That Friulian Terroir

guest post by Julia Segal

Hello again, Julia here. I’ll be your guest blogger once again today. I am interning at Batali & Bastianich Hospitality Group, and am certainly a wine enthusiast (and avid drinker.) If you want more Julia in your life, please check out my blog here.

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MAKING WINE IN FRIULI

As we know, wines are heavily influenced by their terroir, and Friuli is no exception. Every region in Italy imparts distinct characteristics to their wines as a result of their indigenous grapes, climate, environment, soil, location and more. So let’s talk about what gives our Bastianich wines, from the Colli Orientali del Friuli, that special Friulian flair.

VITICULTURAL DARWINISM

As a general rule, low yield means good quality grapes. Friulian vines are some of the lowest yielding vines per hectare in all of Italy. This is a measurement of quality grapes, since only the best are able to survive. The vines that do survive are able to pick up many important micronutrients thanks to the type of rock beneath the ground. This allows for deep root penetration, high mineral absorption and consistent quality.

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WARM DAYS, COLD COLD NIGHTS

The growing season in Colli Orientiali is characterized by warm days and chilly nights.  Since the grapes are allowed to ‘rest’ during the nighttime, this helps balance the acidity and sweetness in the wine. Being positioned between the mountains and the sea also lends significant air movement and temperature fluctuation to the vines, helping to curb premature ripening. Our vines located closer to the Adriatic favor full bodied reds and powerful whites, whereas those closer to the Alps lend to bright and aromatic wines.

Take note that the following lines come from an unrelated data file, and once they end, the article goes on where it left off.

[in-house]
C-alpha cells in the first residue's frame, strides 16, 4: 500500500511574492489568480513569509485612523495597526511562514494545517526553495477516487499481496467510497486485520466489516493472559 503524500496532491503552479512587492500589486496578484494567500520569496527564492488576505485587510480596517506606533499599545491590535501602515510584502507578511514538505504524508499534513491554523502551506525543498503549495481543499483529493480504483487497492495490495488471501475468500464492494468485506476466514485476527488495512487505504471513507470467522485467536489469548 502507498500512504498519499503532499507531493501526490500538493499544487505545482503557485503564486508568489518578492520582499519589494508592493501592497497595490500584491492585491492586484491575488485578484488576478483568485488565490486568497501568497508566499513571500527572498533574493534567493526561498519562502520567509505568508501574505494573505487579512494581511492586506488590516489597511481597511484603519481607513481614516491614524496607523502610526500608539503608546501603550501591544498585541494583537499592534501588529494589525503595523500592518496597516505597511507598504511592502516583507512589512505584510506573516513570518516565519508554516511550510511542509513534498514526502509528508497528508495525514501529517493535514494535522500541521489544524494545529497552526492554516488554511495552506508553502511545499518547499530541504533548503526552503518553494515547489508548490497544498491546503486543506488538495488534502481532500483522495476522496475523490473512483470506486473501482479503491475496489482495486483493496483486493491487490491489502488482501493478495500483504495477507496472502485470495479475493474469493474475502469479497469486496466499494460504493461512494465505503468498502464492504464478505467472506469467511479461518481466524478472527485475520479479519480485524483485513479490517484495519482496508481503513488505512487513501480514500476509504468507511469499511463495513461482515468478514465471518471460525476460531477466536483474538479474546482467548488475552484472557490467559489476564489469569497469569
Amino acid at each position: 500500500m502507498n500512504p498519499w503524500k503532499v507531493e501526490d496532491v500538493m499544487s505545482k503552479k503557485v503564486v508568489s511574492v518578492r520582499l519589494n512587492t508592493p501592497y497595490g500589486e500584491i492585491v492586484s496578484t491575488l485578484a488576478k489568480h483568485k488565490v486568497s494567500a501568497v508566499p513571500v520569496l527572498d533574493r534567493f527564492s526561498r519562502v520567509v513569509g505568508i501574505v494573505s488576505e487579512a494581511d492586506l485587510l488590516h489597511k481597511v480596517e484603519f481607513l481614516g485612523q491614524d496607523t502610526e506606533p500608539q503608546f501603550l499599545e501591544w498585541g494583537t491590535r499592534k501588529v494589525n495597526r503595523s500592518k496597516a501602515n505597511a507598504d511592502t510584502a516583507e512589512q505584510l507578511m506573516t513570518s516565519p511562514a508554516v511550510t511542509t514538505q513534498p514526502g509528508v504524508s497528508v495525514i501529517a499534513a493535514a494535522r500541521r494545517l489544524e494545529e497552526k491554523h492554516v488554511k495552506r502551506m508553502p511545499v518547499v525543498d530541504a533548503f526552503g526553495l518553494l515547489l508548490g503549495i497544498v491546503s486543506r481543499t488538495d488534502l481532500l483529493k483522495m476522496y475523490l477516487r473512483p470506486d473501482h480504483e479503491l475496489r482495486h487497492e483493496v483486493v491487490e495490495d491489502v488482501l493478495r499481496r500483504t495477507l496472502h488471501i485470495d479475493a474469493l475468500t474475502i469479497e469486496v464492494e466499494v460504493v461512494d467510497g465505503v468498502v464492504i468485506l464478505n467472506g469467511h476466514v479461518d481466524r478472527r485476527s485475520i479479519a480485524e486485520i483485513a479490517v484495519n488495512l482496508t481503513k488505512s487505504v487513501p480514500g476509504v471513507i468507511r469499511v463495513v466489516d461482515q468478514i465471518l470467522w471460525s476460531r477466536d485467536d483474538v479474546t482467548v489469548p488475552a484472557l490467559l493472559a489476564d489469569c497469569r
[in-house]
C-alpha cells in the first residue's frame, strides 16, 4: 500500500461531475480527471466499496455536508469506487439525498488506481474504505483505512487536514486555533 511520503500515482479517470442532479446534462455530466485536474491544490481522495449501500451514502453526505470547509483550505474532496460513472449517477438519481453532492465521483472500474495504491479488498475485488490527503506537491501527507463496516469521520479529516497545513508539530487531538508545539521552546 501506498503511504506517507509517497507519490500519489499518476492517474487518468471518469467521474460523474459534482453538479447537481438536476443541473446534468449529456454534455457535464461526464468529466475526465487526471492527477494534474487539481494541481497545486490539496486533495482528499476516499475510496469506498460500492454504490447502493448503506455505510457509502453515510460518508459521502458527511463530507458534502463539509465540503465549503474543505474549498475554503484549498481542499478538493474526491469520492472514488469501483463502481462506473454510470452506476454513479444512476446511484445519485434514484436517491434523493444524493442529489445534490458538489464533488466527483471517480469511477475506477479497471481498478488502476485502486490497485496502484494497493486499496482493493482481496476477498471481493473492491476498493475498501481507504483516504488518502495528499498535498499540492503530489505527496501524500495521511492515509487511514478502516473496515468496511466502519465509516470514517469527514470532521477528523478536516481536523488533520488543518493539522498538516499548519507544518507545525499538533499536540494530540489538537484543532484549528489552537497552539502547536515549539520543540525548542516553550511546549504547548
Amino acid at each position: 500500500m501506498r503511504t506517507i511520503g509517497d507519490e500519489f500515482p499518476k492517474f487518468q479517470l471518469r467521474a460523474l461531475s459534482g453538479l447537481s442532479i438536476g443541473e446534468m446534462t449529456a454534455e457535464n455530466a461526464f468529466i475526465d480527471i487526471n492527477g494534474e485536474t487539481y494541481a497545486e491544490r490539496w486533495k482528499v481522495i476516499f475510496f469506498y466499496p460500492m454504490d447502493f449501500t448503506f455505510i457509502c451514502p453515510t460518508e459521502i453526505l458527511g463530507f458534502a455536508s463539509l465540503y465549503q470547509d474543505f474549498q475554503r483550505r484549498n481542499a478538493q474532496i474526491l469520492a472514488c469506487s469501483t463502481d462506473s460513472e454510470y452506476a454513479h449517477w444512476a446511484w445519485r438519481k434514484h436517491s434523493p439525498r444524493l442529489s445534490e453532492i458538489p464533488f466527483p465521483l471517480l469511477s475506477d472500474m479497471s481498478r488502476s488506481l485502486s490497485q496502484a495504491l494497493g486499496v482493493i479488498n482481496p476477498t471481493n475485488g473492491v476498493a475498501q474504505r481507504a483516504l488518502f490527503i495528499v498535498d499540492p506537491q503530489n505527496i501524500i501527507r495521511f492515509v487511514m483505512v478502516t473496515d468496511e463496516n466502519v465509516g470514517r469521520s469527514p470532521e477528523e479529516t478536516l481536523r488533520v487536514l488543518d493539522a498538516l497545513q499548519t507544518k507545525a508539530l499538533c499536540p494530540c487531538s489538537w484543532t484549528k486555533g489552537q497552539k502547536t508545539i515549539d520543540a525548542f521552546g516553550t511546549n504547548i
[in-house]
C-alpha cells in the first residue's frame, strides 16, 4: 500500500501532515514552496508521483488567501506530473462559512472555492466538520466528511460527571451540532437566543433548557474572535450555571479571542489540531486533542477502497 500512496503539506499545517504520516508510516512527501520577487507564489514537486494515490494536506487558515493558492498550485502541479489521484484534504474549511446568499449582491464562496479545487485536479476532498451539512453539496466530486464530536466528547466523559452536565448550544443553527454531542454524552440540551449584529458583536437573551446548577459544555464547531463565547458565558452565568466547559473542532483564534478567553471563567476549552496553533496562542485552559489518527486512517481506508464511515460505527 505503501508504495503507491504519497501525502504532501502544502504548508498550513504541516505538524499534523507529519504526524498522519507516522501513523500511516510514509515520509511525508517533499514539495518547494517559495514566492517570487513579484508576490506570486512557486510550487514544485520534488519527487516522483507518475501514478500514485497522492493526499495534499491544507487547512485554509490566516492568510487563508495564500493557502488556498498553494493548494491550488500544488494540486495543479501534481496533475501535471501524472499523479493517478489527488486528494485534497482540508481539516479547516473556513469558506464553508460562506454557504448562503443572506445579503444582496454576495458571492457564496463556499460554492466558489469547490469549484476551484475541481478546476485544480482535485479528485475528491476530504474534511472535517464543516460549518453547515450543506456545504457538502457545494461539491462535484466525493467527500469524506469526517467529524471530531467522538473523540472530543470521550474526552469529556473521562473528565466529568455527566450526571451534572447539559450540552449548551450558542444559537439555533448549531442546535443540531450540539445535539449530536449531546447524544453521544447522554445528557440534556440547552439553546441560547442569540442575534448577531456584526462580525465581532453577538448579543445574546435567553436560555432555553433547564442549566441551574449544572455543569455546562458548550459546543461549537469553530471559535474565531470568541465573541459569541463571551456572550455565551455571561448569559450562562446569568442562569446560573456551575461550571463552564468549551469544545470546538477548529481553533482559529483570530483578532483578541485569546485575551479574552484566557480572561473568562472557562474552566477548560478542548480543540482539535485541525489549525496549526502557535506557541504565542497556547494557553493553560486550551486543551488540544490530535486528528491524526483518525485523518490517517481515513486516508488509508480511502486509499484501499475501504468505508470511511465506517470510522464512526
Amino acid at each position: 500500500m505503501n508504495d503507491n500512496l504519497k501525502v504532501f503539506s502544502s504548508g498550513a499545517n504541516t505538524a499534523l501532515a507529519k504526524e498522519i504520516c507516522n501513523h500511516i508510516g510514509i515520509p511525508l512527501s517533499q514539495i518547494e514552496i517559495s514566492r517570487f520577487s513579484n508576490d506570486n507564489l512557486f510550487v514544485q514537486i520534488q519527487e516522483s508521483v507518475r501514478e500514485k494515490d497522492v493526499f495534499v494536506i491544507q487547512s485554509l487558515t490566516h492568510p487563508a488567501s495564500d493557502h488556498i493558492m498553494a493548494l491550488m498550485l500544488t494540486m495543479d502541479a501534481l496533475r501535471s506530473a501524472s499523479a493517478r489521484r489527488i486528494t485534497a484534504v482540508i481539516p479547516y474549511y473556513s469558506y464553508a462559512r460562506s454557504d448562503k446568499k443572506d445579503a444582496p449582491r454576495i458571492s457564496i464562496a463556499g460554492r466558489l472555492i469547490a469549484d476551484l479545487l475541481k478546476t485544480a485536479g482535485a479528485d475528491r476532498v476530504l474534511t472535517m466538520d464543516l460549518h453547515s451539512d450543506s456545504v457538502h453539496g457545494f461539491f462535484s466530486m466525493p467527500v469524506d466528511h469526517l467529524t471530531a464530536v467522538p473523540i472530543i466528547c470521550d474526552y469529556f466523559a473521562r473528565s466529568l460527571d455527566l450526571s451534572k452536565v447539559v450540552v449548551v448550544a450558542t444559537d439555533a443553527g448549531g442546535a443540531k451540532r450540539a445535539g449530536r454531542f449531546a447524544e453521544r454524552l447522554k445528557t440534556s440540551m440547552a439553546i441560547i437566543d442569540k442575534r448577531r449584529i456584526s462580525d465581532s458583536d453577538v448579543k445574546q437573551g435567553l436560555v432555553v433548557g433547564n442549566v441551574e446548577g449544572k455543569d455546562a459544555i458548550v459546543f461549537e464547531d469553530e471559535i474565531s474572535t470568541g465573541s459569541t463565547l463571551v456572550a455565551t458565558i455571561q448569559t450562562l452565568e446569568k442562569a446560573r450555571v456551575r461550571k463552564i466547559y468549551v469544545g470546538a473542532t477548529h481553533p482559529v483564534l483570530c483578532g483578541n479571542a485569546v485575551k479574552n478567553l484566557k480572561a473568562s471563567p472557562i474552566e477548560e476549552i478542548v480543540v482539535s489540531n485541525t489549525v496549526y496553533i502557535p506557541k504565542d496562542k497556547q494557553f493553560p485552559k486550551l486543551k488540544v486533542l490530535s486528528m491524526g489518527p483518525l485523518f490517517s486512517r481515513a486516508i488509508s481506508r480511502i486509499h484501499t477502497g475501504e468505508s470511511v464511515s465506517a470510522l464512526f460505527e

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SLOW AND STEADY WINS THE RACE

The growing season is long, meaning that the grapes have a long time to ripen to proper maturity. The temperate climate, with its cooler summers and warmer winters, draws out the time for the grapes to ripen. The light soil color also helps, because it does not heat up quickly from the sun, forcing the vines to grow and mature at a slower pace.

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GETTING DIRTY

The soils in the area tend to be mix of calcereous clay and sandstone, and have a high concentration of minerals, clay and sometimes limestone. This imparts a characteristic mineral finish to many of our whites. The mix of clay and flat stone on the hillside retains water during dry periods, ensuring that the vines Furthermore, calcereous clay is specifically high in Calcium, which is crucial for healthy vines.

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Now, when you’re sipping one of our wines, you know what you’re tasting is the soil, the air and the seasons of Friuli.

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